Most people who use Dr Google to look up symptoms before heading to the emergency department actually have better interactions with their treating doctor, a University of Melbourne study shows.
The study, published in the Medical Journal of Australia, showed that internet searches also did not "adversely affect their compliance with prescribed treatments".
A survey was given to 400 adults that came through the emergency departments at St Vincent's Hospital Melbourne and Austin Health over 4 months in 2017.
"Searching for online health information had a positive impact on the doctor-patient relationship, particularly for patients with greater e-health literacy, and was unlikely to cause patients to doubt the diagnosis by a practitioner or to affect adherence to treatment," St Vincent's Melbourne medical intern Dr Anthony Cocco said.
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"We therefore suggest that doctors acknowledge and be prepared to discuss with adult ED patients their online searches for health information."
Searching had a net positive effect for 150 searchers or 77.3 per cent; a net negative effect was reported by 32 searchers, 16 per cent, while no effect was reported by 14 participants or 7 per cent.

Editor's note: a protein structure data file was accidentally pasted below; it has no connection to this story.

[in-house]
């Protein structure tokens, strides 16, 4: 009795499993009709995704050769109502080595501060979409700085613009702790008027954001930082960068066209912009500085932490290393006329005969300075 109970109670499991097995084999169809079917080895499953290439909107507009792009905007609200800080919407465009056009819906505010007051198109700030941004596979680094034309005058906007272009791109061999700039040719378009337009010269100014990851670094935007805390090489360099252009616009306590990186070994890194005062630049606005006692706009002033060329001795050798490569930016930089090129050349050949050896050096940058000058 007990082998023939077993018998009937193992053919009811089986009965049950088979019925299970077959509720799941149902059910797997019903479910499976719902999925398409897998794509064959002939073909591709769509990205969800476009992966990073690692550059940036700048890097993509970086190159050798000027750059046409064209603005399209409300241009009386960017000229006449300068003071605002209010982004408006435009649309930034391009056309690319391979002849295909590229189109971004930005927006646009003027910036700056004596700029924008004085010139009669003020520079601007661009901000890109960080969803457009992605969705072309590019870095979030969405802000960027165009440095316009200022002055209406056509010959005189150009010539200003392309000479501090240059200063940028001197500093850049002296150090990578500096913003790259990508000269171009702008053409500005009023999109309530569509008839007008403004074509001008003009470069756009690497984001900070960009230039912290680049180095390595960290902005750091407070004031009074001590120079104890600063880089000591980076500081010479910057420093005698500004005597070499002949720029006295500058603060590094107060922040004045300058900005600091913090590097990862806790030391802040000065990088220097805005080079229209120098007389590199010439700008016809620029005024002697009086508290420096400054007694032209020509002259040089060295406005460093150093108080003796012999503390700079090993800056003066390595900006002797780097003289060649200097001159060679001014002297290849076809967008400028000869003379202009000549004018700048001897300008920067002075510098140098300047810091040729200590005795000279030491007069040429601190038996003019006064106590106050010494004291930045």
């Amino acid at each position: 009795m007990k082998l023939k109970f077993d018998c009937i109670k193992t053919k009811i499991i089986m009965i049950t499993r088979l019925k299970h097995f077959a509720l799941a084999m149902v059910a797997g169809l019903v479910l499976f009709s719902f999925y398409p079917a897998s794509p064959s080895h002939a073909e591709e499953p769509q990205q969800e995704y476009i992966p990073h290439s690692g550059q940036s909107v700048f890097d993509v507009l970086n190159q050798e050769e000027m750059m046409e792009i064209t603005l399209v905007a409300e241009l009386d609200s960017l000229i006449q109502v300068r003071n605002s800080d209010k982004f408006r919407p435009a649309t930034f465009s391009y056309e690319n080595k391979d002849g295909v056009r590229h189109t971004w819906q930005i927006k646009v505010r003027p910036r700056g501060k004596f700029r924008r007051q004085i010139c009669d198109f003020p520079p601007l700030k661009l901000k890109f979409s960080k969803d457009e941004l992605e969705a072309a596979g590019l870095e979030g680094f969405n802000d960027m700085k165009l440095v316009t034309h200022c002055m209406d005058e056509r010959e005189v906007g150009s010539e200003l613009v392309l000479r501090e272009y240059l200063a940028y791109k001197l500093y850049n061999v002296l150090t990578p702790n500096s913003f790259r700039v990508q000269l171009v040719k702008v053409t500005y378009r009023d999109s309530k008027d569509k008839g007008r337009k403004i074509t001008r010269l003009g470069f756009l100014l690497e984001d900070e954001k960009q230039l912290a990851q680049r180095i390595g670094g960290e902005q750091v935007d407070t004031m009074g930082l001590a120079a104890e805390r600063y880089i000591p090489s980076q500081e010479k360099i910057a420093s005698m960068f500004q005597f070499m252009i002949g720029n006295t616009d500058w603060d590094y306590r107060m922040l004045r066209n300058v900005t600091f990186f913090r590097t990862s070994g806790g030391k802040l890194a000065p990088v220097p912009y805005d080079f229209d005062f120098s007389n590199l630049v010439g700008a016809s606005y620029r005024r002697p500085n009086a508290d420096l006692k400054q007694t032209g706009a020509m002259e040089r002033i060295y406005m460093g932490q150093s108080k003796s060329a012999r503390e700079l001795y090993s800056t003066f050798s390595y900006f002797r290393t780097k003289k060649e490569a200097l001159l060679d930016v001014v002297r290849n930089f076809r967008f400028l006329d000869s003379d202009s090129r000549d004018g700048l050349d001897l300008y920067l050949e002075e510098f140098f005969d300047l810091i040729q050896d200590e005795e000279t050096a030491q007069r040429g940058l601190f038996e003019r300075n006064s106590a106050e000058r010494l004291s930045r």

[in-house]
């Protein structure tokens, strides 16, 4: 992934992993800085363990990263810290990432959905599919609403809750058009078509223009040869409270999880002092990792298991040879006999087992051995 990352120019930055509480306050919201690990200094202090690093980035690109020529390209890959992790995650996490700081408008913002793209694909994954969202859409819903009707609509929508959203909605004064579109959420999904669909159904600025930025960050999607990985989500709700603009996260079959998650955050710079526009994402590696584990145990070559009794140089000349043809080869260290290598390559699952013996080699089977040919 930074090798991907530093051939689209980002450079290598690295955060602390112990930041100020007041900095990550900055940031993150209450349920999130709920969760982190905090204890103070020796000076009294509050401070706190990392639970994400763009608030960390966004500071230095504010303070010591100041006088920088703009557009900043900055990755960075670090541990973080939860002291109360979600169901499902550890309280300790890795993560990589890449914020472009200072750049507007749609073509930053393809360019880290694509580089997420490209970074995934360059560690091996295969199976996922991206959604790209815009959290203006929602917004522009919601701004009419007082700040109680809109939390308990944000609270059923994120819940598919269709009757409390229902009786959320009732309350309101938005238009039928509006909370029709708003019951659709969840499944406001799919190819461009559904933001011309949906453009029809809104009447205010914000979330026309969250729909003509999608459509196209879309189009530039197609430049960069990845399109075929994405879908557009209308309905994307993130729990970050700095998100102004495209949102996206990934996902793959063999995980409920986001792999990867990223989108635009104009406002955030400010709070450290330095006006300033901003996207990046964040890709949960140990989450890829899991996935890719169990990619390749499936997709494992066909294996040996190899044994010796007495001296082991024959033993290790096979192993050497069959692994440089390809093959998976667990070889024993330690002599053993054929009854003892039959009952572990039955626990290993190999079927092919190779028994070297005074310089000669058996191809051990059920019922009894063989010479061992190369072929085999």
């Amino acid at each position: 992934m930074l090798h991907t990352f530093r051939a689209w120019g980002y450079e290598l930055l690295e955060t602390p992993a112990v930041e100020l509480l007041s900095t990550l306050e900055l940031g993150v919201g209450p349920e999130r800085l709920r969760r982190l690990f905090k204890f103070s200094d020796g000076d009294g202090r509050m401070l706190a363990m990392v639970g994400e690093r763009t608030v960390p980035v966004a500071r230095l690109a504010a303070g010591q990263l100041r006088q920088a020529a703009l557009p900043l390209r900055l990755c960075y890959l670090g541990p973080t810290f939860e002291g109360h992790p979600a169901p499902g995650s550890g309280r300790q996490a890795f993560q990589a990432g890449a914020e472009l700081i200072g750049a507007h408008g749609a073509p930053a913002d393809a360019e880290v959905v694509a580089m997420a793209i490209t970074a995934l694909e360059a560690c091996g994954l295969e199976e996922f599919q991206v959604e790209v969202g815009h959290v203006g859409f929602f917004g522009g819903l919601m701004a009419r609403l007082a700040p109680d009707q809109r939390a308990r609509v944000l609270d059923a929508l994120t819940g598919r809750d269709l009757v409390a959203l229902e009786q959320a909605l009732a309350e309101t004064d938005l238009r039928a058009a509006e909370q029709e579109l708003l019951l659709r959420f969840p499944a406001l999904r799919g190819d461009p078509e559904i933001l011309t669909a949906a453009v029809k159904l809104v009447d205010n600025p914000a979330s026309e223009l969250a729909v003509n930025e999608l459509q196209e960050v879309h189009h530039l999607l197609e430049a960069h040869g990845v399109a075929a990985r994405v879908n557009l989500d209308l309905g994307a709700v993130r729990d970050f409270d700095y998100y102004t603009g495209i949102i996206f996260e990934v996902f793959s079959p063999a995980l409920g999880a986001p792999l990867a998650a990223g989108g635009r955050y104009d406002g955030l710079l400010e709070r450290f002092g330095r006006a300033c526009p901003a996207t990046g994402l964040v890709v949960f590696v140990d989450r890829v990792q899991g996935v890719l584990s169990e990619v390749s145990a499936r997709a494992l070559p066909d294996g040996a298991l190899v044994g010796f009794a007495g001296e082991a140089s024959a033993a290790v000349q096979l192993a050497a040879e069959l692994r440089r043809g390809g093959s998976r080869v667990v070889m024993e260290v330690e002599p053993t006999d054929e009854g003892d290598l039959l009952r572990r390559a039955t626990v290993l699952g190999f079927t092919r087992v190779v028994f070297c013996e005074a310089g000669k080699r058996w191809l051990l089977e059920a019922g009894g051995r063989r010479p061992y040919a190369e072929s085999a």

The majority of participants, 77.3 per cent, agreed or strongly agreed that searching what was wrong helped them communicate more effectively with their health provider.
A large portion, 79.5 per cent, also agreed or strongly agreed searching helped them better understand their health provider during a consultation.
"A total of 153 respondents indicated that internet-derived health information never or rarely led them to doubt their diagnosis or treatment; 174 had never or rarely changed a treatment plan advised by a doctor because of online health information.
"However, 76 respondents, 40 per cent, agreed or strongly agreed that gathering information from the internet made them worried or anxious."